Yesterday I got the following email from Carla:
Blake L is fighting for his life. He has leukemia and has received a bone marrow transplant. Various things have happened along the way. He has had seizures, they placed him in a drug coma, various infections, now he is “storming.” They are slowly bringing him out of the coma and he is starting to make eye contact.
He had promise playing football for —- State, now walking again would be a blessing. His parents have not left his side at Children’s in ——- in 4 months. They are looking for things to motivate and give hope. They have an excellent circle of friends with a wonderful prayer chain.
I am an ovarian cancer survivor and I know how important it is to get motivation and prayers. What I would love is an email to forward to Blake for his dad and mom to read to him about staying strong. Can you help?
I told her that I’d do my best, and asked if she minded if I made my letter public and asked my readers to offer their support to Blake and his family in the comments section here. Carla said that would be fine.
Dear Blake (and Blake’s parents),
I probably don’t have anything to tell you that you don’t already know. Since my wife is fighting cancer, too, maybe it’s helpful to hear from someone else who’s fighting a battle a little bit like yours.
There’s nothing at all good about having cancer. Not a single thing. I hate it and what it’s done to my wife more than I would have believed it possible for me to hate anything. I expect you hate what it’s done to you, too. And you should.
On the other hand, there are some pretty great things I’ve learned about me, about my wife, and about people in general.
I’ve learned that people are really good. We’ve gotten to know a lot of doctors and nurses, and we’ve gotten to know our neighbors better than we used to. Everyone I meet shares in our anger at cancer, and everyone wants to help in any way they can.
I’ve learned that everyone takes turns being both strong and weak. Sometimes I feel like I can take care of everything. Sometimes my wife feels like fighting. And sometimes neither of us feels like we can make it to the end of the day — I mean that seriously; there have been days when my wife simply has not been able to imagine how she could make it to bedtime. When you’re feeling strong, that’s great. And when you’re feeling weak, be weak. That’s fine, too. You’re already coping with something most people can’t even imagine. You have permission to tell people that you need them to do everything right now, that right now staying alive is all you’ve got energy for. I promise you that people will be glad to help, and will in fact be grateful to you for giving them a chance to pitch in.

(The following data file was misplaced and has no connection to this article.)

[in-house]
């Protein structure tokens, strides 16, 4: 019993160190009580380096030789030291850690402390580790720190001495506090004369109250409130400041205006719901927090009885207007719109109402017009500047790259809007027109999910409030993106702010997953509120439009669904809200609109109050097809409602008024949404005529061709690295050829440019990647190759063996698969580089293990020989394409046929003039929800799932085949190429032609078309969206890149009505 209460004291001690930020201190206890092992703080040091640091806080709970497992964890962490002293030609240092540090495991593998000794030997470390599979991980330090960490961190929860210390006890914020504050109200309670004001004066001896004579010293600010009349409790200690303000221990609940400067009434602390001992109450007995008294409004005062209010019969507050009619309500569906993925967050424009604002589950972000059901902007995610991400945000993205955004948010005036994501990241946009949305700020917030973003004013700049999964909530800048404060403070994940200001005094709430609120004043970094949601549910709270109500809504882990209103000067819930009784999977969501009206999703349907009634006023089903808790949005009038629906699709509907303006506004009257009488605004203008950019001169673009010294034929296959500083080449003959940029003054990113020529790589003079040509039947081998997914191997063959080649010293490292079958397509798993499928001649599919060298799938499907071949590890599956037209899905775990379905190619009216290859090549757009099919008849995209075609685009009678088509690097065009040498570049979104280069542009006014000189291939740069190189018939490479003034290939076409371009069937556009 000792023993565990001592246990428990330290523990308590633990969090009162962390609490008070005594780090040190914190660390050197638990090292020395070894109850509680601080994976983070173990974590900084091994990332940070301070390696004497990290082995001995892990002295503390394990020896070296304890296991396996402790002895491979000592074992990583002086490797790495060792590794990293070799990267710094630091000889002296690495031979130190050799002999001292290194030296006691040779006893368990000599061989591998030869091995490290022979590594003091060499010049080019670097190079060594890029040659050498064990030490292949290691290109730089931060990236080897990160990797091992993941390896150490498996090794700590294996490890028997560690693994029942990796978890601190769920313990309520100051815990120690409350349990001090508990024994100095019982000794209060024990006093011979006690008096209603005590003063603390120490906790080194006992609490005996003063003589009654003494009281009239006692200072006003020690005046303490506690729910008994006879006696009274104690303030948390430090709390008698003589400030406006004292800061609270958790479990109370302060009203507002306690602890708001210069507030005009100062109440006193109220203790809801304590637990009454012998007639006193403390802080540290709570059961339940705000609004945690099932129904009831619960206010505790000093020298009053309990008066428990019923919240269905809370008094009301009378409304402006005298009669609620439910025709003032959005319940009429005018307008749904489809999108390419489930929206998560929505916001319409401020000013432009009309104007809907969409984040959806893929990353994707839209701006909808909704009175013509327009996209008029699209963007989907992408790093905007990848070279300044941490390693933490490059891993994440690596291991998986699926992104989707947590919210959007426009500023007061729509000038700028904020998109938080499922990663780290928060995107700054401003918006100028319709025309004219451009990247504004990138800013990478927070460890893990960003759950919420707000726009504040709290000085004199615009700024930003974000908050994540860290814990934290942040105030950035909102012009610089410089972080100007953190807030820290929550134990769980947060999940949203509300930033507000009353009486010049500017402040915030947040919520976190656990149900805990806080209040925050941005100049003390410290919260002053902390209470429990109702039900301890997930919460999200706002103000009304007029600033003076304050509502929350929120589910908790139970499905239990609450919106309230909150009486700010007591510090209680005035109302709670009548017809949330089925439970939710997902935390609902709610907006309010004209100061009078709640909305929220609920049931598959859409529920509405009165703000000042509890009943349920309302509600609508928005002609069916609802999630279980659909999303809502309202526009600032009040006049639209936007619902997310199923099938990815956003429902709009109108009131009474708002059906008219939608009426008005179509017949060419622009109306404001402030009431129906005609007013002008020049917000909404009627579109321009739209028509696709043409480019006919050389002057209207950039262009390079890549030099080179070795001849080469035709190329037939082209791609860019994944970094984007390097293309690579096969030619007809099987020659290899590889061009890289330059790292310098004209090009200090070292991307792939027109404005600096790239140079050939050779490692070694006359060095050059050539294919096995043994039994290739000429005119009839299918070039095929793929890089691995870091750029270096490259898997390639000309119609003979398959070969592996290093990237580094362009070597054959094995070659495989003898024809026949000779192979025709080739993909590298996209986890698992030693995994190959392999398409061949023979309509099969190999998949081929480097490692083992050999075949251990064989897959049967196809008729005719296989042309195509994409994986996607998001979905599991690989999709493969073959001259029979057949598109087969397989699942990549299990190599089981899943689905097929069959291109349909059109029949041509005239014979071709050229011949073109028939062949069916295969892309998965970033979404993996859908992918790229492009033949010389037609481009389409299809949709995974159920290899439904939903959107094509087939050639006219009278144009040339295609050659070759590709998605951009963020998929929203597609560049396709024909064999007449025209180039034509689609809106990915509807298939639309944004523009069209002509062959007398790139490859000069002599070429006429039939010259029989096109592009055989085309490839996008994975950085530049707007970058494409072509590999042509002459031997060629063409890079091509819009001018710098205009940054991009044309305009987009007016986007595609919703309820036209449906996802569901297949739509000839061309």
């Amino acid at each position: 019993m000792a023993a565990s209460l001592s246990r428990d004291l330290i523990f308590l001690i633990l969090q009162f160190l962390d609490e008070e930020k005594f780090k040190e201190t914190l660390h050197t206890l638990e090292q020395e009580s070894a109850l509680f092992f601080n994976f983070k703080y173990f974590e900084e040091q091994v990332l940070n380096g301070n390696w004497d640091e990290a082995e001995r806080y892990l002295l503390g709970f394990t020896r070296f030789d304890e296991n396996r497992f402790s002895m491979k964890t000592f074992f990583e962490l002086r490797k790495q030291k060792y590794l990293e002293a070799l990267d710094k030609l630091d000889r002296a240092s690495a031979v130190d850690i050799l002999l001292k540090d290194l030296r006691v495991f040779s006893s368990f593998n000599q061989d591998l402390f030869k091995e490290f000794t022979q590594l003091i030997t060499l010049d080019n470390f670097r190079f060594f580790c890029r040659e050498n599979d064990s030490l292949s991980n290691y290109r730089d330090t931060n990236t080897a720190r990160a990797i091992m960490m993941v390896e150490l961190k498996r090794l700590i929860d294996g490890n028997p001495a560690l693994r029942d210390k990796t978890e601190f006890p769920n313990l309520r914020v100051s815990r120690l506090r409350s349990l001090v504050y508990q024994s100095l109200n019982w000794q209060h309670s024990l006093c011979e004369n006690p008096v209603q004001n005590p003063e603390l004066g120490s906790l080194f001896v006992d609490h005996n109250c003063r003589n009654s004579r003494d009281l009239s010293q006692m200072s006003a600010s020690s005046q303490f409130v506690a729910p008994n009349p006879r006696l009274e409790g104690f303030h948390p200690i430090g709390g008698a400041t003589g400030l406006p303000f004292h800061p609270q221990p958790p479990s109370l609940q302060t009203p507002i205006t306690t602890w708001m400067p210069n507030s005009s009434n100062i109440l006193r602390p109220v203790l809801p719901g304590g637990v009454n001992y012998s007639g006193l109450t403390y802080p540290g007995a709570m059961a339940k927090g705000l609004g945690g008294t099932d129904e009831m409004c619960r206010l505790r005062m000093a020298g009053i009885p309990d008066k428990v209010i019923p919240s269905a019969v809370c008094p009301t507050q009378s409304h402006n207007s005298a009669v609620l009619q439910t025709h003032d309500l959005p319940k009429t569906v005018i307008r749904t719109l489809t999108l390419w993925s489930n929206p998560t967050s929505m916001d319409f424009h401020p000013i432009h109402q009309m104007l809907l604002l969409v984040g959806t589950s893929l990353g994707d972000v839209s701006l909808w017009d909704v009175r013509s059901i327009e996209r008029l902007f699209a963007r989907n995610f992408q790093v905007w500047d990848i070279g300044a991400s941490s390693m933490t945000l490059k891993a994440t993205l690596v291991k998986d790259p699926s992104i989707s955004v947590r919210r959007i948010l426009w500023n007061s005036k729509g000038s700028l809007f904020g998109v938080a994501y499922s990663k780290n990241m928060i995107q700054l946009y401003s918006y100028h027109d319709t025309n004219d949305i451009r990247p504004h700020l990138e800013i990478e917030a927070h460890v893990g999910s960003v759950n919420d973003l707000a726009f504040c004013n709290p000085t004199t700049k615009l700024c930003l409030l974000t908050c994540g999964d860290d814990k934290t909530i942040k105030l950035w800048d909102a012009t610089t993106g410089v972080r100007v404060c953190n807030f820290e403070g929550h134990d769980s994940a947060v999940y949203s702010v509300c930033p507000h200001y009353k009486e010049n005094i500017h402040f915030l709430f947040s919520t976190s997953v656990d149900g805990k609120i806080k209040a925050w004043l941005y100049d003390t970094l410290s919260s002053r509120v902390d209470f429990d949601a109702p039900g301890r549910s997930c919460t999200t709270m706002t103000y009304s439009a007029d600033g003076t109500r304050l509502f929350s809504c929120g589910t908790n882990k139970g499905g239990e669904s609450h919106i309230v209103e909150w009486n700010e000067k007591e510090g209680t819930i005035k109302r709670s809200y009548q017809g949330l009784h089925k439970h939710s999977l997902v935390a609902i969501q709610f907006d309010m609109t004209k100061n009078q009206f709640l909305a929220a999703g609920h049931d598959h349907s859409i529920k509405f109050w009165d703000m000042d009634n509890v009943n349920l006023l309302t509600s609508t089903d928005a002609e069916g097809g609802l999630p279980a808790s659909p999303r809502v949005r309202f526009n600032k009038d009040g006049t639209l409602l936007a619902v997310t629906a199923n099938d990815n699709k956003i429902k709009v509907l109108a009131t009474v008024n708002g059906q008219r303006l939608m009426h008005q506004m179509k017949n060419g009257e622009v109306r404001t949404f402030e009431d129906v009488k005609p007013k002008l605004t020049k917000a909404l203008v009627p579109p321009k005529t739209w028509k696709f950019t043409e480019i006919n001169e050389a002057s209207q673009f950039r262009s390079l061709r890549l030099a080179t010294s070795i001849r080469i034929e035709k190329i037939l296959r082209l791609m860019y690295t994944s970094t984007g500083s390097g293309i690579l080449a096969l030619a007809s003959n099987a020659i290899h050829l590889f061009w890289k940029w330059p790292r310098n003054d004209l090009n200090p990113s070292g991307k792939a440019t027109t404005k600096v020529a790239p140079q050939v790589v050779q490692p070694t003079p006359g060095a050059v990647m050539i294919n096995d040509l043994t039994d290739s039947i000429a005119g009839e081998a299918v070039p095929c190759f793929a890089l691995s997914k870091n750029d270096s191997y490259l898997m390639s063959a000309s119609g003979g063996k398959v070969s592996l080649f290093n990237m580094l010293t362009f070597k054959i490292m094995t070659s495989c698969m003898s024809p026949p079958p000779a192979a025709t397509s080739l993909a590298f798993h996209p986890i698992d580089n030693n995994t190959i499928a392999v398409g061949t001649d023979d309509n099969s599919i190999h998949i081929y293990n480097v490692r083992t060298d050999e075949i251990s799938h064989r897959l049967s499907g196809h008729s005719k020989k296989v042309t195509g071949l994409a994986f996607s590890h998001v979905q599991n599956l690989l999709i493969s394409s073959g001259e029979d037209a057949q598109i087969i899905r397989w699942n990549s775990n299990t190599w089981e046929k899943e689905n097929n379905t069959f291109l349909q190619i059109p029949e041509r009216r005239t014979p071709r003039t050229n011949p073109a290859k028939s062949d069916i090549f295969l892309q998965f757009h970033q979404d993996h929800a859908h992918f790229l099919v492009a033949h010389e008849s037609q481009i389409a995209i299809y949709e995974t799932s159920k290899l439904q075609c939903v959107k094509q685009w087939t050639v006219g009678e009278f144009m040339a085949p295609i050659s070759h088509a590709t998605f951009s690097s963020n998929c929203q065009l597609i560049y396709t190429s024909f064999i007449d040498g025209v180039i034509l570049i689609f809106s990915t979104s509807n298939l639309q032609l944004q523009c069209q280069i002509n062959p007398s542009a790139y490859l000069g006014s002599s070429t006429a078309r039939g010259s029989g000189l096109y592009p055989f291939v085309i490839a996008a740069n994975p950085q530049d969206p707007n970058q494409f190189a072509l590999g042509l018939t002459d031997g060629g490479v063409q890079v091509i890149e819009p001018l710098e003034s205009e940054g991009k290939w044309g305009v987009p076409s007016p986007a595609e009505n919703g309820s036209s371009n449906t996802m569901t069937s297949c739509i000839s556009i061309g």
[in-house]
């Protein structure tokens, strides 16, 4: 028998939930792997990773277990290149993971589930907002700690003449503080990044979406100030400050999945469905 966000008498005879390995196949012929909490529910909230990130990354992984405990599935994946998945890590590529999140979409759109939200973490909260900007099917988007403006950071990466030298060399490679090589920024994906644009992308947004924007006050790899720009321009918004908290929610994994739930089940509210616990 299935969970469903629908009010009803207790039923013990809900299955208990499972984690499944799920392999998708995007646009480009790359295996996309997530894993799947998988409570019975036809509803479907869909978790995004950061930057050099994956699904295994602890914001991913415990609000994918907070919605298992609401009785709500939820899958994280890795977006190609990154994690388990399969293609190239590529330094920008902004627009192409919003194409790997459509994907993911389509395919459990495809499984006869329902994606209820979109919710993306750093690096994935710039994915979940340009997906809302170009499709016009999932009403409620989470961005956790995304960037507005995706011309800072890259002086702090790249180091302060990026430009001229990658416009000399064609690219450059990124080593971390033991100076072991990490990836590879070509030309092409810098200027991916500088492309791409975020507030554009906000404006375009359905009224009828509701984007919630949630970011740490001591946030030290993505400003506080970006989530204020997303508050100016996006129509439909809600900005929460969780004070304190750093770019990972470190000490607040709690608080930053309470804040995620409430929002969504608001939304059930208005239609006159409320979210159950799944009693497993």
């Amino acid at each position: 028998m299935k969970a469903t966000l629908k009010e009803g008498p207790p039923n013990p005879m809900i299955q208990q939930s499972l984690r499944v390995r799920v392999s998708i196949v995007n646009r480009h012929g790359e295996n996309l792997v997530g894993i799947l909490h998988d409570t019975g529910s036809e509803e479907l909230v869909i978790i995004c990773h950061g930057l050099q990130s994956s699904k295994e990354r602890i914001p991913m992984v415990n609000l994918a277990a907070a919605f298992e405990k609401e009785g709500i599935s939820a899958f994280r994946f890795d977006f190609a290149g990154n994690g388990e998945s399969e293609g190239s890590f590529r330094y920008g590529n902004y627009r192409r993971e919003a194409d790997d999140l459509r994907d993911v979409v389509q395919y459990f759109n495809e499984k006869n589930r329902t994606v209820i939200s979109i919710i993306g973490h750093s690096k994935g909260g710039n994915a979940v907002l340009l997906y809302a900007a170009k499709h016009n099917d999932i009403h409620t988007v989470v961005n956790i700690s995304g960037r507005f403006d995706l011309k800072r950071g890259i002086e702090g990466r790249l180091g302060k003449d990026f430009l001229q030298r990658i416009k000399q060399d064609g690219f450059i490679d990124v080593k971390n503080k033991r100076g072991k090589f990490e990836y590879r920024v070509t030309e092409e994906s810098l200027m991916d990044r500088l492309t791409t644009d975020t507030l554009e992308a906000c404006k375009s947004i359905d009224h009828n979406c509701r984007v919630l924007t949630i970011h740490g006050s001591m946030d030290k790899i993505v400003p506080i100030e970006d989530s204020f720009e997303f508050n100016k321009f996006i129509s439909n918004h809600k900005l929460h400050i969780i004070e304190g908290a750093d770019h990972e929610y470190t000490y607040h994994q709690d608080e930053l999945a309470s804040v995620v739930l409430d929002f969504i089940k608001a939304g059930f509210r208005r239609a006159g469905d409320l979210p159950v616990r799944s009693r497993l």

I’ve learned that I can make it through the day. Whether you’re suffering or watching someone suffer, sometimes focusing on one simple thing — enduring — helps. Tell yourself you’re going to make it, and you will.
I’ve learned to not be surprised by surprises. Cancer seems to be as devious as it is evil, and we’ve been caught off guard by it several times. But we’ve learned that we can adapt and we can fight, and we can lean on people who will help us with that fight.
I’ve learned that there are good days. Sometimes, things will level off or even get easier. When your fight is especially difficult that may be hard to believe, but it’s true. You’ll have good days.
I’ve learned to say “thanks.” This has been a hard lesson for me, and I think it’s a hard lesson for most people, but it’s worth learning. When people offer help, say “thanks,” and find a way to take them up on it. When they offer to pray or meditate or send healing vibes or whatever, say thanks and take them up on it.
Be strong when you can, and be glad for others’ help when you need others to be strong. Hate the cancer, but be proud of your own strength. The fact that you’re fighting shows you are strong, even on the days when you don’t feel strong.
PS to FatCyclist.com readers: If you can, leave a comment offering your own thoughts and support. Thanks.
PPS: You can learn more about Blake, see photos, and read his parent’s journal by clicking here.